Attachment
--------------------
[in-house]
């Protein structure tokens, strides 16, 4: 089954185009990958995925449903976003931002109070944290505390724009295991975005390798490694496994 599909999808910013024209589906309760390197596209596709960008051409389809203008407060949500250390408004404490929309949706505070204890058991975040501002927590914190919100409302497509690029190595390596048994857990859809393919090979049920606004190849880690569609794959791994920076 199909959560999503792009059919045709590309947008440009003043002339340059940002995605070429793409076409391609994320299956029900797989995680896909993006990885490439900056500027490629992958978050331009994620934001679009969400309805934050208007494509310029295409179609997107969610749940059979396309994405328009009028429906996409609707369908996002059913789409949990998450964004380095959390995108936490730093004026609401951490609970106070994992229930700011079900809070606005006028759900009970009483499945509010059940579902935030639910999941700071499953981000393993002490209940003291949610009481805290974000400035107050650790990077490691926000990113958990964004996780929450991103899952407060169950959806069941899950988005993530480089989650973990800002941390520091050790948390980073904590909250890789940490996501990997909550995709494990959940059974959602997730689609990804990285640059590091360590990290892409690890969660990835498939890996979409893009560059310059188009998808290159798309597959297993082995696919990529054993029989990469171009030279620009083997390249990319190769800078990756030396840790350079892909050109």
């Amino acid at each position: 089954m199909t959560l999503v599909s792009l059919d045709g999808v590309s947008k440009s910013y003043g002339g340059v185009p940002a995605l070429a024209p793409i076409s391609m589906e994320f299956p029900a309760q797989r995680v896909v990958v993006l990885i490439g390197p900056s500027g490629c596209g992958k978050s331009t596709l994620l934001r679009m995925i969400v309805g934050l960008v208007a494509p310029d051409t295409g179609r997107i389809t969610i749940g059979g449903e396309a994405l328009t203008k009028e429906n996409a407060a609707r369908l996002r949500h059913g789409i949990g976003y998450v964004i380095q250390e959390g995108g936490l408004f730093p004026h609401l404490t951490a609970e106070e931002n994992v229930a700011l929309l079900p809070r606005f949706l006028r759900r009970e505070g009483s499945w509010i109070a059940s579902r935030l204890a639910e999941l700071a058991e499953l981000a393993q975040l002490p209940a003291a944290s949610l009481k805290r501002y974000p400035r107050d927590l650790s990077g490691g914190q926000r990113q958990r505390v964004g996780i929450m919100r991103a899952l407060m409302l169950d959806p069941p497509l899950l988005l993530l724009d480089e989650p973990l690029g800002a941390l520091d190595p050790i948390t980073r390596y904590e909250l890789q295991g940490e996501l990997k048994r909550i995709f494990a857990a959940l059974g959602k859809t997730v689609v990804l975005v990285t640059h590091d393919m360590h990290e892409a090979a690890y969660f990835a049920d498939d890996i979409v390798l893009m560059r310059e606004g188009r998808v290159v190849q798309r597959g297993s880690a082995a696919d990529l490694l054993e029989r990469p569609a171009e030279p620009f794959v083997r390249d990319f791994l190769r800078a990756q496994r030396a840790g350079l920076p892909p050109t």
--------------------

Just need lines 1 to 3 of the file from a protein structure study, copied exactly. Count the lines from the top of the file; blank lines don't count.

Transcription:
[in-house]
């Protein structure tokens, strides 16, 4: 089954185009990958995925449903976003931002109070944290505390724009295991975005390798490694496994 599909999808910013024209589906309760390197596209596709960008051409389809203008407060949500250390408004404490929309949706505070204890058991975040501002927590914190919100409302497509690029190595390596048994857990859809393919090979049920606004190849880690569609794959791994920076 199909959560999503792009059919045709590309947008440009003043002339340059940002995605070429793409076409391609994320299956029900797989995680896909993006990885490439900056500027490629992958978050331009994620934001679009969400309805934050208007494509310029295409179609997107969610749940059979396309994405328009009028429906996409609707369908996002059913789409949990998450964004380095959390995108936490730093004026609401951490609970106070994992229930700011079900809070606005006028759900009970009483499945509010059940579902935030639910999941700071499953981000393993002490209940003291949610009481805290974000400035107050650790990077490691926000990113958990964004996780929450991103899952407060169950959806069941899950988005993530480089989650973990800002941390520091050790948390980073904590909250890789940490996501990997909550995709494990959940059974959602997730689609990804990285640059590091360590990290892409690890969660990835498939890996979409893009560059310059188009998808290159798309597959297993082995696919990529054993029989990469171009030279620009083997390249990319190769800078990756030396840790350079892909050109």
């Amino acid at each position: 089954m199909t959560l999503v599909s792009l059919d045709g999808v590309s947008k440009s910013y003043g002339g340059v185009p940002a995605l070429a024209p793409i076409s391609m589906e994320f299956p029900a309760q797989r995680v896909v990958v993006l990885i490439g390197p900056s500027g490629c596209g992958k978050s331009t596709l994620l934001r679009m995925i969400v309805g934050l960008v208007a494509p310029d051409t295409g179609r997107i389809t969610i749940g059979g449903e396309a994405l328009t203008k009028e429906n996409a407060a609707r369908l996002r949500h059913g789409i949990g976003y998450v964004i380095q250390e959390g995108g936490l408004f730093p004026h609401l404490t951490a609970e106070e931002n994992v229930a700011l929309l079900p809070r606005f949706l006028r759900r009970e505070g009483s499945w509010i109070a059940s579902r935030l204890a639910e999941l700071a058991e499953l981000a393993q975040l002490p209940a003291a944290s949610l009481k805290r501002y974000p400035r107050d927590l650790s990077g490691g914190q926000r990113q958990r505390v964004g996780i929450m919100r991103a899952l407060m409302l169950d959806p069941p497509l899950l988005l993530l724009d480089e989650p973990l690029g800002a941390l520091d190595p050790i948390t980073r390596y904590e909250l890789q295991g940490e996501l990997k048994r909550i995709f494990a857990a959940l059974g959602k859809t997730v689609v990804l975005v990285t640059h590091d393919m360590h990290e892409a090979a690890y969660f990835a049920d498939d890996i979409v390798l893009m560059r310059e606004g188009r998808v290159v190849q798309r597959g297993s880690a082995a696919d990529l490694l054993e029989r990469p569609a171009e030279p620009f794959v083997r390249d990319f791994l190769r800078a990756q496994r030396a840790g350079l920076p892909p050109t």